Why not boycott the NFL? (Or, Buy Nothing Day is for bros) 

I saw this Tweet today and, while I don’t completely agree that “Black Friday is a ‘feminine’ Super Bowl,” it did lead me to think about the left’s priorities… Black Friday is, without a doubt, a fairly horrid phenomenon in the U.S. (now extended into Canada), wherein consumer culture, corporate greed, and anti-labour practices collide. The holiday tradition of over-consumption, beginning on Black Friday and ending at Boxing Day Week, in a mountain of things and post-holiday depression, led Adbusters to attach itself to the promotion of “Buy Nothing Day,” which takes place the day after American Thanksgiving.

There have been a number of smart critiques of Buy Nothing Day (and, more generally, Adbusters‘ focus on consumption and it’s branding of non-consumption) and, while I appreciate the efforts of individuals to avoid participating in the buying frenzy that surrounds the holidays, I find some of these boycotts and actions to be overly simplistic as well as conveniently lacking in gender (and, in fact, class) analysis.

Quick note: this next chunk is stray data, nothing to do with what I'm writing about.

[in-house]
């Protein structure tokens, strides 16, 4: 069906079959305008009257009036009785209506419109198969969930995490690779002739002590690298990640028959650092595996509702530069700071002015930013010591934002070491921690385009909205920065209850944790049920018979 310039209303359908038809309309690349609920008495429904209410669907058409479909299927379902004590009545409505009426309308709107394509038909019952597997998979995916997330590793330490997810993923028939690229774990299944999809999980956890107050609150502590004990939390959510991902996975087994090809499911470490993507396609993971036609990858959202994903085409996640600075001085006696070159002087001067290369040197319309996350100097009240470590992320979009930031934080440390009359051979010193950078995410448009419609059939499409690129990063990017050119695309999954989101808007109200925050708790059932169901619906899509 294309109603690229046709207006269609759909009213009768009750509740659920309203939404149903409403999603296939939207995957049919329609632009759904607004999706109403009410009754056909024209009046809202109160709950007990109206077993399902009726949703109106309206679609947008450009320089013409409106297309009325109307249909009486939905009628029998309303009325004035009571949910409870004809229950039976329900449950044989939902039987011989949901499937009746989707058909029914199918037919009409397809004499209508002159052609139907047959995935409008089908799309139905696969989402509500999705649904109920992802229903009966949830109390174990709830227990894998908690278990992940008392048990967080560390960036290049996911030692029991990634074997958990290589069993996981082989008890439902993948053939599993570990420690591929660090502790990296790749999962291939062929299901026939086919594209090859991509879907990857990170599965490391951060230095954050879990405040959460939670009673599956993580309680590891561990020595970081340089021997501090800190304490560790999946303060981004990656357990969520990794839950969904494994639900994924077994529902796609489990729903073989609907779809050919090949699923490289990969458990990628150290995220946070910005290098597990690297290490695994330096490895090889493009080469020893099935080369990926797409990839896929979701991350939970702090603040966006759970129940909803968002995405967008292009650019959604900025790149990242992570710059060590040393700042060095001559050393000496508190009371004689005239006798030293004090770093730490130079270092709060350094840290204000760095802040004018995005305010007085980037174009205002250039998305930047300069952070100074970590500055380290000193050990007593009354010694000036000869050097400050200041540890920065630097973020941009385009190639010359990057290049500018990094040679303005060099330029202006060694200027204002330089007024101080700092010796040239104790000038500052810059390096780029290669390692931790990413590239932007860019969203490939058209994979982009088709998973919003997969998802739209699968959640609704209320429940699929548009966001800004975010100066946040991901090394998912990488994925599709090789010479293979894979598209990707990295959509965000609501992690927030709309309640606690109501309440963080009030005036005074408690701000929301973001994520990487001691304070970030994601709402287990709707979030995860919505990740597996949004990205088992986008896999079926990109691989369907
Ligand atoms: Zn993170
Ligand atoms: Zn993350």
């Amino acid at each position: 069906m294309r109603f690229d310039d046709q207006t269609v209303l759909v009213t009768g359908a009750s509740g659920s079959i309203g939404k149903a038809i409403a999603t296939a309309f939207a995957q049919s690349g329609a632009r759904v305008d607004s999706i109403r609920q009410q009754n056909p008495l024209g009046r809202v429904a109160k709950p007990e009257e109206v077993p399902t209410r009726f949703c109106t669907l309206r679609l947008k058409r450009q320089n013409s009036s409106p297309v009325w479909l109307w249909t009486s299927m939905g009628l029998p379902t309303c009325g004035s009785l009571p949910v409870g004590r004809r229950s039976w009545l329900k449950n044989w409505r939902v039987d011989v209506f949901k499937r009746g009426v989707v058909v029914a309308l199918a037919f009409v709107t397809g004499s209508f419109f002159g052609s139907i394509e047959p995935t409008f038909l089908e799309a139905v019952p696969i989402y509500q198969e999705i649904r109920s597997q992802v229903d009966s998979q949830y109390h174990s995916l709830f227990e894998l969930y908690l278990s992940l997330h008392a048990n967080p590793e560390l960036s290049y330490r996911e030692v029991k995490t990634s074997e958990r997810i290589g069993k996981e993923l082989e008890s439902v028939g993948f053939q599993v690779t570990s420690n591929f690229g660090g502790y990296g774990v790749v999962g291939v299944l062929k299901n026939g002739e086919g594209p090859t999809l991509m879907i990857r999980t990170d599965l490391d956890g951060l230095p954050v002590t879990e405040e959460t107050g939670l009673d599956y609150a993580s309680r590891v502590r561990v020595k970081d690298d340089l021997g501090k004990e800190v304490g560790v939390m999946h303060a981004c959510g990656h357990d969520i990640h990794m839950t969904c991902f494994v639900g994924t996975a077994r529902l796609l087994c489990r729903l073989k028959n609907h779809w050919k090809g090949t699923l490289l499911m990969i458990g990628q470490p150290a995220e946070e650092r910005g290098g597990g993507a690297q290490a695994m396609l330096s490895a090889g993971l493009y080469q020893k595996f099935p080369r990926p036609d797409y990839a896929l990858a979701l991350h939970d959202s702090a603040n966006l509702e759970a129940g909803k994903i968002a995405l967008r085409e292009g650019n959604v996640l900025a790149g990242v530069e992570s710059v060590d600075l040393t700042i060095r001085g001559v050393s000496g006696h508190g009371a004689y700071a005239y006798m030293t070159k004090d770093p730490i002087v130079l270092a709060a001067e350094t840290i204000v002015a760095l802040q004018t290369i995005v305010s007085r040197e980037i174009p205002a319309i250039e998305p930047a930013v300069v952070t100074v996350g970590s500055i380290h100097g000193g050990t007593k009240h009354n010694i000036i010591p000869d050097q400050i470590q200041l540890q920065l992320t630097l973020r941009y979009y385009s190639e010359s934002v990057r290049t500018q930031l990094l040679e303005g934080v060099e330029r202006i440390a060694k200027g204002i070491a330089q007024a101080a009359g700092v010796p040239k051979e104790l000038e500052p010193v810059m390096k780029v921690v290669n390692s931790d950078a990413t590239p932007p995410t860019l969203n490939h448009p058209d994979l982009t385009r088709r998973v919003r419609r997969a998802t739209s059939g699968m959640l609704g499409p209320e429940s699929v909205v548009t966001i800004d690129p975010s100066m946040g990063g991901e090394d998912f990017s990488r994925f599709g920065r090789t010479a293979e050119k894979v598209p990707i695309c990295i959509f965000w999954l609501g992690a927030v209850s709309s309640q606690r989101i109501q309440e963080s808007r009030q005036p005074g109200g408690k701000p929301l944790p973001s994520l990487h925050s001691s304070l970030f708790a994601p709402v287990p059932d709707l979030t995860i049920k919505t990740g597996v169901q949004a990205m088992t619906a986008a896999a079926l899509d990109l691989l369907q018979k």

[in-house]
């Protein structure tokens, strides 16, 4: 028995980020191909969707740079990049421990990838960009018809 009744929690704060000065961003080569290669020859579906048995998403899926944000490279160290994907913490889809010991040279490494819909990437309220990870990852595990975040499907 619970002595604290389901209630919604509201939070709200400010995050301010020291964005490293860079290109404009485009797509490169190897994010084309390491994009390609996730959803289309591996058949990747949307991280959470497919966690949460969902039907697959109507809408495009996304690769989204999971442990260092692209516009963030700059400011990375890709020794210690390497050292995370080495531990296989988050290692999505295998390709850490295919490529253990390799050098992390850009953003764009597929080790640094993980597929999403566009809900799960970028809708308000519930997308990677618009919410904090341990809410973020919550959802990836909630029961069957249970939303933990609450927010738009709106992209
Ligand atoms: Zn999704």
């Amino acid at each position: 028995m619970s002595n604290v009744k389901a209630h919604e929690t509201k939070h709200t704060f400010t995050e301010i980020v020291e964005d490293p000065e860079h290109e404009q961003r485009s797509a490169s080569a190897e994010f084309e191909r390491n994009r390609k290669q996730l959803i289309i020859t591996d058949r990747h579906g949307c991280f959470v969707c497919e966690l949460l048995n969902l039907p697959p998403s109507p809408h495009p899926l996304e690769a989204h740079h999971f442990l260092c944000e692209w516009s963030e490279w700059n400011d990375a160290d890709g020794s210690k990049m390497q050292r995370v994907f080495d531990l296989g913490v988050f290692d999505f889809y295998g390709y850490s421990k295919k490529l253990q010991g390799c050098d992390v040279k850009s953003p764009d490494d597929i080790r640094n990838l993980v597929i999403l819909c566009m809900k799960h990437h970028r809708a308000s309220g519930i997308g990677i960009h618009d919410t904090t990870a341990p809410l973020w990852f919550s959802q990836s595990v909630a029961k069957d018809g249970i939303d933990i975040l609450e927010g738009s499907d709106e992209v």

When I think of the anti-consumerist movement, I think about white men. The notion of “not buying” on one particular day strikes me as something that’s fairly easy to do so long as you don’t need anything (food, diapers, whatever). Busy, overworked people — particularly those with families — may or may not have the luxery of picking the days upon which they spend money. It’s relevant to note, also, that for single mothers (and, really, mothers in general — single or not), this “consumption” will rest solely on their shoulders, whether it’s buying gifts for the kids or groceries for dinner. How nice that a bunch of “radical” white men have invented a form of activism that completely ignores the realities of many women’s lives. Women, I suppose, should feel guilty for perpetuating capitalism and consumer culture because they had to use their days off to do their Christmas/grocery shopping. If Kalle Lasn can avoid the mall, we all should!